Now playing at Theatre Horizon in Norristown, A New Brain is an autobiographical musical comedy written by Tony Award winners William Finn (The 25th Annual Putnam County Spelling Bee) and James Lapine (Into the Woods) that explores one man’s response to a life-threatening medical diagnosis. The 1998 play based on Finn’s own experience of finding out that he had a potentially deadly “arteriovenous malformation” – a tangle of blood vessels – in his brain, and having little choice but to go through a risky neurosurgery to save his life.
Becky Mode’s Fully Committed – now playing at Theatre Horizon in Norristown – is a one-person show with nearly 40 separate roles. It’s a true tour de farce. Our reviewer Wendy Rosenfield said it was a great reason to stay in Philly to see the show rather than travel the New Jersey Turnpike up to New York to see it. Michael Doherty is, by all reports, hilarious in the athletic role of Sam the chef and 36 others. Here is a clip from the show, provided courtesy of Theatre Horizon:
A NOTE FROM THE ARTISTIC DIRECTOR
Injustice in America’s justice system is nothing new, but horrifying police brutality captured on iPhone videos has raised consciousness across the country. Racial bias, and arguably unjust rulings by judges and juries, has galvanized the nation and launched the Black Lives Matter movement. Meanwhile, sexism in the workplace continues to simmer just below the radar of the national media…a prejudice so familiar, apparently it’s not worth covering.
So, it’s critical for us to consider how we will behave in an unjust world. Should I follow the rules even if they are unfair? This is the central question posed by Lobby Hero.
I first came across this play while auditioning for the role of Dawn in a Walnut Street Theatre production of the play nearly a decade ago. I called Matt Decker who was then living in New York city, and said, “You have to read this script right now!” Because we were too broke to buy a copy, he read the play at a Barnes and Noble in Manhattan while I thumbed through the Walnut’s copy in Philly.
What hooked us on the play ten years ago, and why it’s more timely than ever, is that every character feels he or she has been wronged. I think many of us feel that way right now.
Injustice is something we can all sense for ourselves, felt first like a punch to the gut that then works its way up to the heart. What the playwright asks us to consider is, once you feel that pang of injustice, what are you willing to do about it? And how will you know you were right?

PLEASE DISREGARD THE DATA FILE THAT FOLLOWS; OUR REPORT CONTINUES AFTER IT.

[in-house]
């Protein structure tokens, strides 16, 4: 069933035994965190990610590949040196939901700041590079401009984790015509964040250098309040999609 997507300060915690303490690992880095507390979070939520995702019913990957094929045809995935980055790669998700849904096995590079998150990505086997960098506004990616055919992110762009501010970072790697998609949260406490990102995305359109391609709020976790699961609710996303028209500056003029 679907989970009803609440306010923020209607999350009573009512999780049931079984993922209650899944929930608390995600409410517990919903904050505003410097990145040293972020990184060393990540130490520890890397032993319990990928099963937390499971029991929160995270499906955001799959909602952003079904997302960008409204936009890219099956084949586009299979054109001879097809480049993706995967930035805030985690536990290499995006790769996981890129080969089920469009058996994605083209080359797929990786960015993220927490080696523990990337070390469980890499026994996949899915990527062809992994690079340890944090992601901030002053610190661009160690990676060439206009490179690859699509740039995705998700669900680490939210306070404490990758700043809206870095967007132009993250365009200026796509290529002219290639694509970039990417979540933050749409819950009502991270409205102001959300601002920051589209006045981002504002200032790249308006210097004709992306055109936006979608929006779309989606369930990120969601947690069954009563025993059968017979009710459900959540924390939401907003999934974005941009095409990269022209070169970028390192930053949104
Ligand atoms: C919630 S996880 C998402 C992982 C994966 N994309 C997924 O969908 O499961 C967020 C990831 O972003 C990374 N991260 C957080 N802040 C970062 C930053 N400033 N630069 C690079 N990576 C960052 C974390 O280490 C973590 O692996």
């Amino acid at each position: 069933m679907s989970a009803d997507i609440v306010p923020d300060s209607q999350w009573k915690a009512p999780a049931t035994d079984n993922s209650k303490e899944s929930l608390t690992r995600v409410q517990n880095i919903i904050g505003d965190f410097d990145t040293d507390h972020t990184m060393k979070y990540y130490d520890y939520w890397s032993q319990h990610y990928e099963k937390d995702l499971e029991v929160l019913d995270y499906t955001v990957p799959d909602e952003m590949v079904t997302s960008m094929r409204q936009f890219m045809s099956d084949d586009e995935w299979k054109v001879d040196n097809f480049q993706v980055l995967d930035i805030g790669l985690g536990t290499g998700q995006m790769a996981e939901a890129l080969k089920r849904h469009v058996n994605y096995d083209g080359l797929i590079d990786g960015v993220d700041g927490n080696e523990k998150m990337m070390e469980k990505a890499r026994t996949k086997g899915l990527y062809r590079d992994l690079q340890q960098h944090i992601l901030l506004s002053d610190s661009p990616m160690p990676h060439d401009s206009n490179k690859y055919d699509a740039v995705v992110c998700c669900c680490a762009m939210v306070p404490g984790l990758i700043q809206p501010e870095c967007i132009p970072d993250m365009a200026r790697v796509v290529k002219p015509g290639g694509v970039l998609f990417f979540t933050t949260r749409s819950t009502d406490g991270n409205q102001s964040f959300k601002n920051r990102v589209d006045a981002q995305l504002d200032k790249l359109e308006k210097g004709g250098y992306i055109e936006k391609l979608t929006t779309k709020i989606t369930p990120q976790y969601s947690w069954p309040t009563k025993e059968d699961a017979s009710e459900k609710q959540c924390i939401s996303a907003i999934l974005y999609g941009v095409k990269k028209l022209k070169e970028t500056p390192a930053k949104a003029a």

In loving memory, we at Theatre Horizon are dedicating our production of Black Nativity to Diana Millner.
DIANA AUBOURG MILLNER was born in Cambridge, Massachusetts on February 26, 1975 to Joseph Amerlin Aubourg and Marie Immaculee Aubourg. Diana departed this life surrounded by her husband, parents, siblings and brother-in-law on August 12, 2015, after a four-year struggle with breast cancer.
Diana was the third of four children, and the first girl born to Joseph and Marie, Haitian immigrants to America. When Diana was two-and-a-half, her parents feared that she would never talk. She remained silent, quietly observing other people’s conversations, but never saying a word. One Labor Day weekend in 1977 the family went on a road trip to Montreal. While driving on a busy road in Montreal, Diana suddenly stood up from her seat and started singing and never stopped until they got to their destination. This was only the beginning Diana’s amazing journey in becoming a phenomenal woman.
Raised in East Cambridge, Diana attended St. John’s the Evangelist School, graduated from Cambridge Rindge & Latin High School in 1993. Diana attended Syracuse with a bachelor’s degree in policy studies, earned a master’s degree in international development planning from the Massachusetts Institute of Technology. Working with a variety of service organizations throughout her career, Diana spent almost 15 years working to improve systems and inform public policy, in service of vulnerable children.